By 1925 (according to a study done by Ministers’ Monthly), of 91 seminaries in the U.S., only 33 seminaries identified themselves as “orthodox” in orientation. None of these was Methodist (four United Brethren and Evangelical Association seminaries claimed to be “orthodox”).
“Fundamentalism” (which in the modernist mind included all forms of evangelicalism) was pronounced as dead. Modernism was considered the wave of the future for Methodist schools and for the future of the church.
Fortunately, nearly 60% of the ministerial students at the time (of both the North and South Methodist churches) were trained through the Course of Study and weren’t required to attend seminary. These were the pastors who did the work in the trenches and helped to keep some kind of theological balance in the church.
By the 1960s and 70s, ministerial candidates who wanted full ordination were required to be seminary graduates. But the seminaries, at least the mainline seminaries, wanting to be sensitive to all the cultural shifts, were missing what was really happening in the Christian world.
Theological modernism and its successors were spiritually bankrupt. The evangelical renaissance was taking place. Pentecostalism was breaking out worldwide. And, not least of all, many theological students preferred to attend growing and thriving evangelical seminaries. The mainline seminaries, wanting to be relevant, were becoming irrelevant.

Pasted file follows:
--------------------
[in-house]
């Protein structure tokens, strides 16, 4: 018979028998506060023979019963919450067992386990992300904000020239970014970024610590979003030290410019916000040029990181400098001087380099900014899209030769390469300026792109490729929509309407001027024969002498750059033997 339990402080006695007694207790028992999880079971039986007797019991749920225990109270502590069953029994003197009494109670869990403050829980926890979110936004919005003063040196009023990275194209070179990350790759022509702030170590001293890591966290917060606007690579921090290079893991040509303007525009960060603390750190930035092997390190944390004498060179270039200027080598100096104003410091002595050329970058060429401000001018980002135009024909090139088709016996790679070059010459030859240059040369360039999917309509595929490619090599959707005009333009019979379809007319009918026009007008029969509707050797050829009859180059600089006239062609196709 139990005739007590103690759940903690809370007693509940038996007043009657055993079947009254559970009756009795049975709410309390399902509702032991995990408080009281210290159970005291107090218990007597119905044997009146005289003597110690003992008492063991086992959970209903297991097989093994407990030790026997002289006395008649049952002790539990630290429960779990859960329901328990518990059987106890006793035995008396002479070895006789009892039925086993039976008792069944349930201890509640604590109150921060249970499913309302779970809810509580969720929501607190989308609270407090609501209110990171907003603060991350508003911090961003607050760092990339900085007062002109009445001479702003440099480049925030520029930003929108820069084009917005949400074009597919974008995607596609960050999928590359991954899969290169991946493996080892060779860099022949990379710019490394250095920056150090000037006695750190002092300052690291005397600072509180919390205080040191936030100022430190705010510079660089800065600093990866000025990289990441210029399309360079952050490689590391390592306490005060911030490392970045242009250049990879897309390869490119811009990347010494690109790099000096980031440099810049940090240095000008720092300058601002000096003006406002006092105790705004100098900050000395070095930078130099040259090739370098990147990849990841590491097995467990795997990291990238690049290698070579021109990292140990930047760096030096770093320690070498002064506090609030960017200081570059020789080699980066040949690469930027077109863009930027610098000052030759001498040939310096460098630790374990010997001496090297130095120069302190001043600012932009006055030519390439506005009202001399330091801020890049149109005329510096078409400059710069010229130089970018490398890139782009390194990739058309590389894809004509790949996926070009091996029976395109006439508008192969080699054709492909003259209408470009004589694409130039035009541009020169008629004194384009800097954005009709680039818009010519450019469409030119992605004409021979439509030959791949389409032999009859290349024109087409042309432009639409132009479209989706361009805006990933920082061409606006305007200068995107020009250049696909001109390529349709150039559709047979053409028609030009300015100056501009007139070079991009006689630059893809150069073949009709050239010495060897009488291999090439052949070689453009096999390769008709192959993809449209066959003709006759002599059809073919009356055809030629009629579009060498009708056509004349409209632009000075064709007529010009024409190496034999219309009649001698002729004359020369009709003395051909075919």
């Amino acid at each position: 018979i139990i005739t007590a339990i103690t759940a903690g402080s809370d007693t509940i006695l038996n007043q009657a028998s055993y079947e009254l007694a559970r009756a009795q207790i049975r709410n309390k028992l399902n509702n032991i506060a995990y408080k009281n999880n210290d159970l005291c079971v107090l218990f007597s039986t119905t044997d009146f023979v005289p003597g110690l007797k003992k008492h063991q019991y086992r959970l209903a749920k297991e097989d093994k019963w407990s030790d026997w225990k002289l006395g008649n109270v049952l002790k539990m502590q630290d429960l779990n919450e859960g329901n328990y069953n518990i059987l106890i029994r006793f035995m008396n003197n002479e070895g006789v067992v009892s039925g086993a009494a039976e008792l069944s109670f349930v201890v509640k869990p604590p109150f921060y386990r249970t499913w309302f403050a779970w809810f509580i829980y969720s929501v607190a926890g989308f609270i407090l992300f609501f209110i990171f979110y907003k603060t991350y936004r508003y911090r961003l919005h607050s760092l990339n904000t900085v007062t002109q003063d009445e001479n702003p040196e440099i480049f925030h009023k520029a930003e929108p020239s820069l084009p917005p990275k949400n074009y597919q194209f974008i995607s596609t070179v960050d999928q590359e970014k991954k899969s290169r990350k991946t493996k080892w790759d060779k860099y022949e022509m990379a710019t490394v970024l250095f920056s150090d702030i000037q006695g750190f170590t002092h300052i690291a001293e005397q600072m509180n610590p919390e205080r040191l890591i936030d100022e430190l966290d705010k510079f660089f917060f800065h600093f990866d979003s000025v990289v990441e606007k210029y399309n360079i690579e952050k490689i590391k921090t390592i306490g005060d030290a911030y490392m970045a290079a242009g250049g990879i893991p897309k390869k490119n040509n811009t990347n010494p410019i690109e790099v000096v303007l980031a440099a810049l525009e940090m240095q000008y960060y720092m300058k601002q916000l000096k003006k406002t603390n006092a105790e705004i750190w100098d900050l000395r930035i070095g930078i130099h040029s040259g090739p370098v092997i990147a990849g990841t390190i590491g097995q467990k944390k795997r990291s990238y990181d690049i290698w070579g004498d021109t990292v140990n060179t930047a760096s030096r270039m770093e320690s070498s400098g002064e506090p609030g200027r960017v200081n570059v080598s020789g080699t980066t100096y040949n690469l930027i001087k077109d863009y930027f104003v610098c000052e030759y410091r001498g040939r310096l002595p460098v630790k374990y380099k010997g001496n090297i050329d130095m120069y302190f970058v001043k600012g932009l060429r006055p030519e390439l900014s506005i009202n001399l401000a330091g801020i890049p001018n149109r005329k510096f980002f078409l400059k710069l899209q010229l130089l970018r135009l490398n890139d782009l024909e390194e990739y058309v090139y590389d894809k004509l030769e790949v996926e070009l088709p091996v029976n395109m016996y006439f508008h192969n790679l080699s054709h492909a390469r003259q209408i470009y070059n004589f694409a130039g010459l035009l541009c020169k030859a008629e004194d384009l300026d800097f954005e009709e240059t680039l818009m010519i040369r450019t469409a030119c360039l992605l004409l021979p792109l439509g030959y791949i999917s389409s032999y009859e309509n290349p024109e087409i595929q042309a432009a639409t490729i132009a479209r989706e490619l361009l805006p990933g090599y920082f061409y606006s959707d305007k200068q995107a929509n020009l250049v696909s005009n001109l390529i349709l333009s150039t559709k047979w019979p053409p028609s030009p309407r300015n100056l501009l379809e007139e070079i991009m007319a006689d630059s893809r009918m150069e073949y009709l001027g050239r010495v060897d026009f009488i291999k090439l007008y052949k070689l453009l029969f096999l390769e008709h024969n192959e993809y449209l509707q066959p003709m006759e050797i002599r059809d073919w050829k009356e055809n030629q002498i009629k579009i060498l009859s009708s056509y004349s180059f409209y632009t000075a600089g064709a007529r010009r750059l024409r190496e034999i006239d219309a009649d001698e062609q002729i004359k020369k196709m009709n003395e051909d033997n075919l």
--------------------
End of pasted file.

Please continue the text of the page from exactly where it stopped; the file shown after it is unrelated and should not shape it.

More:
This would mark the beginning of United Methodism’s 43-year decline — a decline which must be placed, in part, at the feet of the official church seminaries.
The seminaries (and their friends) never admitted to their own complicity in the church’s problems. Their enrollment declines and financial problems were not of their own making. What they needed was more money.
And so, in 1968, the General Conference established the Ministerial Education Fund (MEF) — effectively a “bail out” fund that began being apportioned to the annual conferences in 1970 as one of the church’s general funds.
In recent times this fund has channeled $15 million a year to the general budgets of the seminaries with no strings attached so that the seminaries might continue to do all the things they had always done in the way they had always done them.
There is no indication that the millions of dollars that have been poured into seminaries since 1970 have in any significant way increased the quality of seminary education.
To be sure, there are hopeful signs in UM seminary education, but despite these signs the question remains: If the United Methodist Church is genuinely interested in renewal and reform, what shall be done with the seminaries?
Correction: An earlier version of this article stated that the Ministerial Education Fund was created in 1972. The MEF was authorized by the 1968 General Conference and became an official apportionment item in 1970.